Probe of cruise ships shows workers may spread illness

CDC: Workers required to report illnesses

WEST PALM BEACH, Fka, - Could cruise-ship workers be putting passengers at risk?

After searching hundreds of inspection reports for every cruise ship that comes in and out of U.S. ports, reporters for WPTV-TV in West Palm Beach discovered that it's not only passengers getting sick, it's also the people who serve them.

"I started feeling nausea and the diarrhea came in," said Jose Nasuti, 70, and a veteran of more than two-dozen cruises. Nasuti, of Riviera Beach, Fla., called cruising "the best bargain out there."

But he didn't bargain for what happened on his last adventure.

"I lost eight pounds in four days," he said, claiming he picked up the stomach bug at the tail end of his vacation onboard the Carnival Freedom last year.

"I found out three of the six people I went on the cruise with all got sick, all had the same problems," he said.

Passengers can spread the norovirus, but who's watching out for the crew members?

In the past year, 14 outbreaks of norovirus were reported onboard cruise ships, according to the U.S. Centers for Disease Control and Prevention. Almost 230 crew members have reported having the virus, along with almost 2,400 passengers.

Inspection reports for a cruise on the Carnival Freedom show that a butcher got sick on board last June and didn't tell the onboard doctor until the next day. He reportedly continued working while having symptoms.

CDC inspectors say workers are required to report an illness right away. Food workers are supposed to be isolated for at least two days, but that doesn't always happen.

WPTV checked on about 170 ships that come in and out of U.S. ports. Of those, 59 had workers that didn't report the illness properly, inspection reports show.

Inspection reports for the Allure of the Seas, a Royal Caribbean ship in Miami, show that a cafe attendant worked the day she was sick and "broke medical isolation" to go to the laundry room and to the ship's cafe.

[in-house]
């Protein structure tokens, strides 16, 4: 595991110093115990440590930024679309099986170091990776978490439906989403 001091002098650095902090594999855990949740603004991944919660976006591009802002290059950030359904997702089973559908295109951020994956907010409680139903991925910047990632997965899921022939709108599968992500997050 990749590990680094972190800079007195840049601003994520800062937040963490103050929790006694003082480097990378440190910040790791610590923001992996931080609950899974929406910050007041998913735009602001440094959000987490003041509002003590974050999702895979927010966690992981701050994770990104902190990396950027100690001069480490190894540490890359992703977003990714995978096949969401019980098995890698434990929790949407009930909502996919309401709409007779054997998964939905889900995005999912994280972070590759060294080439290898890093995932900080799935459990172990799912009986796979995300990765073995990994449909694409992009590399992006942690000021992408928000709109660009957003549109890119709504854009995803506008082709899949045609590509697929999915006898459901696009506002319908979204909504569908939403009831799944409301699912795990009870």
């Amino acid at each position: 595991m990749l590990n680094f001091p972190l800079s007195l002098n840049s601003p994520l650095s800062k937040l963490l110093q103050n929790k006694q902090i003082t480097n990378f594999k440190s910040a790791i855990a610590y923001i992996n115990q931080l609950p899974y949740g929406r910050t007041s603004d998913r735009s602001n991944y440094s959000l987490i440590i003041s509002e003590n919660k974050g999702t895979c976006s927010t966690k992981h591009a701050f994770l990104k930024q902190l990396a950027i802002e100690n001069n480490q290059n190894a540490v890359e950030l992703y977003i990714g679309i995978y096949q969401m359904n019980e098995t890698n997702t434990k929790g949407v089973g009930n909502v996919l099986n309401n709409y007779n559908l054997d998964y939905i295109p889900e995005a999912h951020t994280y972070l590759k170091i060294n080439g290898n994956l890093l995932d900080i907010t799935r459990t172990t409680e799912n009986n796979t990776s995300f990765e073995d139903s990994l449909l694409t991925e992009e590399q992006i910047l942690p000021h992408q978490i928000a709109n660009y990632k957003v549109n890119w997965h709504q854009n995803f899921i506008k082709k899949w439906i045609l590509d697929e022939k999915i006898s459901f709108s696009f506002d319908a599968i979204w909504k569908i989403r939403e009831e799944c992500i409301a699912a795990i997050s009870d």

On the Freedom of the Seas, another Royal Caribbean ship, a worker who cleans the ship had diarrhea and stomach cramps but continued cleaning and didn't report the illness until 12 hours after symptoms began.

The CDC is in charge of inspecting cruise ships at least once a year while they're docked at port.

"If you have a food worker who's ill who's working with food, that's a common, really a classic way to transmit illness," said Capt. Jaret Ames, chief of CDC's vessel-sanitation program. "It's absolutely wrong and it's absolutely a famous way to make people sick."

The CDC can lower a ship's inspection score, but it's up to the cruise companies to discipline their own workers.

For more than a month, WPTV tried calling, emailing and even showing up at Carnival cruise line headquarters in Miami. No one was talking.

In a statement, Carnival said the company maintains a "zero-tolerance policy" and said it has fired workers in the past for not reporting an illness.

"If you have nausea, vomiting or diarrhea, you should go to the medical facility as soon as possible," said Dr. Bradley Feuer, a family physician, lawyer and travel agent who has traveled on more than 150 cruises. He said that, for the most part, cruise companies do a good job of policing workers. It's in their best interest.

"They will take disciplinary action for employees who don't report in a timely fashion," he said.

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